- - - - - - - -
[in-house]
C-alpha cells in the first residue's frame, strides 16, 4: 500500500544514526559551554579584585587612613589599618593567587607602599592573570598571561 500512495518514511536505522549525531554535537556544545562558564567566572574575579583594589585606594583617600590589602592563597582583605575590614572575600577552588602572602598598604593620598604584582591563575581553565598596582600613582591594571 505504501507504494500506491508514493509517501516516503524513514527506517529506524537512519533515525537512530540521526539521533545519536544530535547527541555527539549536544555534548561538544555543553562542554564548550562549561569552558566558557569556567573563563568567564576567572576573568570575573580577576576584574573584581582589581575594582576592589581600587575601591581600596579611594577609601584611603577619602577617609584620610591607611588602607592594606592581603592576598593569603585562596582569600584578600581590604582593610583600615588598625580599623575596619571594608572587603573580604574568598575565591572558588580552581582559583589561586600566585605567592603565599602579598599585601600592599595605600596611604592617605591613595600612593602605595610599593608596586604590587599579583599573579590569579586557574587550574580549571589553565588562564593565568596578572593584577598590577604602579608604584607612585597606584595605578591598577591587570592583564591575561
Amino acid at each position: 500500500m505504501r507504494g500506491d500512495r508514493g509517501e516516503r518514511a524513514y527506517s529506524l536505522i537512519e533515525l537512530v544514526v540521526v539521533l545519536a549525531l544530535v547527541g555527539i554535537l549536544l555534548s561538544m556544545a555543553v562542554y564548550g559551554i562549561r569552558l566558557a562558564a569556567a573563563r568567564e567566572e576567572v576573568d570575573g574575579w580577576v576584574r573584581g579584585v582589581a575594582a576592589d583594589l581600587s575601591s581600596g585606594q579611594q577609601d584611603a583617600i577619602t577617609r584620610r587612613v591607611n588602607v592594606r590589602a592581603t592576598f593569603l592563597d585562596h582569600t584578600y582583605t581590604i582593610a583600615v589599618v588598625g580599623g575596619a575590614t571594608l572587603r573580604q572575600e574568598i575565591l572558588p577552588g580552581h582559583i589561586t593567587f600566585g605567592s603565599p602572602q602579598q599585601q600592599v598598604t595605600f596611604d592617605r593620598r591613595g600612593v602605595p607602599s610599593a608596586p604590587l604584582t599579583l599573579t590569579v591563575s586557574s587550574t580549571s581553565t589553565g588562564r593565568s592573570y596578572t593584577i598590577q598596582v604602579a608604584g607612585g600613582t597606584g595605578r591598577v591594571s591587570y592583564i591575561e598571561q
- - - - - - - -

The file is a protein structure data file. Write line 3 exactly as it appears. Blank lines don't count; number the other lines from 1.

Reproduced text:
Amino acid at each position: 500500500m505504501r507504494g500506491d500512495r508514493g509517501e516516503r518514511a524513514y527506517s529506524l536505522i537512519e533515525l537512530v544514526v540521526v539521533l545519536a549525531l544530535v547527541g555527539i554535537l549536544l555534548s561538544m556544545a555543553v562542554y564548550g559551554i562549561r569552558l566558557a562558564a569556567a573563563r568567564e567566572e576567572v576573568d570575573g574575579w580577576v576584574r573584581g579584585v582589581a575594582a576592589d583594589l581600587s575601591s581600596g585606594q579611594q577609601d584611603a583617600i577619602t577617609r584620610r587612613v591607611n588602607v592594606r590589602a592581603t592576598f593569603l592563597d585562596h582569600t584578600y582583605t581590604i582593610a583600615v589599618v588598625g580599623g575596619a575590614t571594608l572587603r573580604q572575600e574568598i575565591l572558588p577552588g580552581h582559583i589561586t593567587f600566585g605567592s603565599p602572602q602579598q599585601q600592599v598598604t595605600f596611604d592617605r593620598r591613595g600612593v602605595p607602599s610599593a608596586p604590587l604584582t599579583l599573579t590569579v591563575s586557574s587550574t580549571s581553565t589553565g588562564r593565568s592573570y596578572t593584577i598590577q598596582v604602579a608604584g607612585g600613582t597606584g595605578r591598577v591594571s591587570y592583564i591575561e598571561q